Legal Interview Skills: How to Excel In Your Virtual Interview
- January 22, 2022
Though this post will focus on virtual interviewing ideas, the fundamental process of the interview is the same.
Interviews are an opportunity for candidates and employers to ‘meet’ virtually or face to face. This enables you to ask questions of each other, demonstrate why you as a candidate will be an ideal hire for the firm in question while you test their compatibility to help you develop your legal career.
Interviews can still be an unsettling experience, particularly in an environment where virtual interactions are still taking place across the sector, and many of us aren’t always keen to jump in front of a camera.
Like any life skill, preparation is key. As you prepare for your interview, ensure you answer the following.
- Knowing why you want to move now.
- How you will communicate the value you bring through the results you can achieve.
- How to demonstrate your confidence and capability in every way, including on video
- And how to confirm you are what your prospective employer is looking for.
If you plan to develop your legal career in a new role, this blog will help. I will be reviewing several interview fundamentals and how to present well on video.
The first part of any interview process is to gather data – let me explain.
1. Do Your Research
As a legal professional, you will be used to researching extensively for cases and arguments. The same dedication should influence your job search too. Start by getting to know the firm you’re hoping to work for and make sure you can answer the question, “Why are you a good fit for our team?”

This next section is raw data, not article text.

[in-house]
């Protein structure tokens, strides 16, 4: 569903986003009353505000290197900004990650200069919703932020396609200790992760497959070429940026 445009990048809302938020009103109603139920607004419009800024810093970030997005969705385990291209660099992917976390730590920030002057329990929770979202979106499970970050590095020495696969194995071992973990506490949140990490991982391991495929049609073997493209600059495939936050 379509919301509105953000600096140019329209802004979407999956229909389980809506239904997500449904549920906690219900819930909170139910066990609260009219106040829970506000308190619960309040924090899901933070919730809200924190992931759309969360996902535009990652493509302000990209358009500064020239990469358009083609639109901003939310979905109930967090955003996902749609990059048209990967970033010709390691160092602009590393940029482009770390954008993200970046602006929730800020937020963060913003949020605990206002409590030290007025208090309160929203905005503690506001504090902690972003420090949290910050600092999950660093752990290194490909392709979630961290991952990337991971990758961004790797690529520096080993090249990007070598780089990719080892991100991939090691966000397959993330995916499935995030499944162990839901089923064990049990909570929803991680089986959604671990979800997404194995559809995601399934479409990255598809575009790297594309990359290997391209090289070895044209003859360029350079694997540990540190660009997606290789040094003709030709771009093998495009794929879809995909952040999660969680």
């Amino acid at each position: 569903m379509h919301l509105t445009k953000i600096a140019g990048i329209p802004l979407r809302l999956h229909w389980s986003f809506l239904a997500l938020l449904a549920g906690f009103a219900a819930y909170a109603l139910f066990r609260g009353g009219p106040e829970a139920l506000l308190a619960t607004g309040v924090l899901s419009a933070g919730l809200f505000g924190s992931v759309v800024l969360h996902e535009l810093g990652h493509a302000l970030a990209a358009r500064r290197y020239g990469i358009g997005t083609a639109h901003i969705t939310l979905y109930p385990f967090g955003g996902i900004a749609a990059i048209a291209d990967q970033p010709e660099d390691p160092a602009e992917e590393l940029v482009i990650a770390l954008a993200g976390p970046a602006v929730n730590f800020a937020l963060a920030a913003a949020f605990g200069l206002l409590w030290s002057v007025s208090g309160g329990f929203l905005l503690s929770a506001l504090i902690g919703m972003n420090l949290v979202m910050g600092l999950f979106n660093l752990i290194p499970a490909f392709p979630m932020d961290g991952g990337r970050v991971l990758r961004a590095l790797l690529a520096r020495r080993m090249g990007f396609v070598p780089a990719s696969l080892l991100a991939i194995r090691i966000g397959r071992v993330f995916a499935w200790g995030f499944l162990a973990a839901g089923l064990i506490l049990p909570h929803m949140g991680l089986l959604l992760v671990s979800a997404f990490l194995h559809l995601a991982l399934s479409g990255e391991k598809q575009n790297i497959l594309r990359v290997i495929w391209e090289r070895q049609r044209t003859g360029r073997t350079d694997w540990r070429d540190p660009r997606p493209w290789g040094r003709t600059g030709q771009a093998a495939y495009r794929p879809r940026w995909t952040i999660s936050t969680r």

The legal recruitment consultant you are working with will help with this, and it is vital to do your research.
Assessing the firm’s website, social media channels, current legal team, and online content can give you a good insight into the values and principles that guide the business.
You may even find it helpful to look into the background of the person who will be interviewing you on LinkedIn so that you can ask questions related to their role. Remember, asking questions in an interview is a great way to show you are interested, involved, and engaged, all key employability skills every firm is looking for.
2. Plan and Prepare
Planning and preparation can make all the difference to how confident you are as you enter the interview.
As you prepare, look through the job description and expectations and discuss the key motivations and drivers for the firm with your recruitment consultant.
For example, suppose you were applying for a Family Solicitor role. In that case, the requirement might be to demonstrate prior experience working within Private Family Law and manage your workload efficiently.
Therefore, logically what examples do you have to demonstrate where you have gone above and beyond in this area? Once you are clear on examples, it is much easier to use them to answer questions.
Though you can’t predict every single question you will be asked, several time-tested questions might appear. Prepare for questions around:
- Your motivation to study law
- What’s the most difficult case you’ve ever had to deal with?
- How do you deal with an X, Y or Z situation?
- How would you handle a difficult client? Can you share an example?
- Why us and why now?
- What are your career aspirations?
Many firms use a combination of general and competency-based questions, so be prepared for both. A general question may have a yes or no answer though there is usually an opportunity to share more detail, which helps you demonstrate your knowledge and the drive you will bring to the role.
A competency-based question may be asked so that you can demonstrate your knowledge and skill in a specific area. Say that is client management. Use a situation here and describe the scenario, then share your action and the result you achieved.
Practising your interview skills is a great way to perfect your answers to complex questions. It’s also a chance for you to ask people whether you’re making the right impression with your overall attitude, presentation, and image.
3. Master Your Video Skills: It is Easier Than You Think
Video interviews are still often part of the first stage of the hiring process after the hiring team has viewed your CV.
Depending on the firm, you may be asked to record a video where you answer a number of questions about yourself and your capabilities as part of a first screening stage.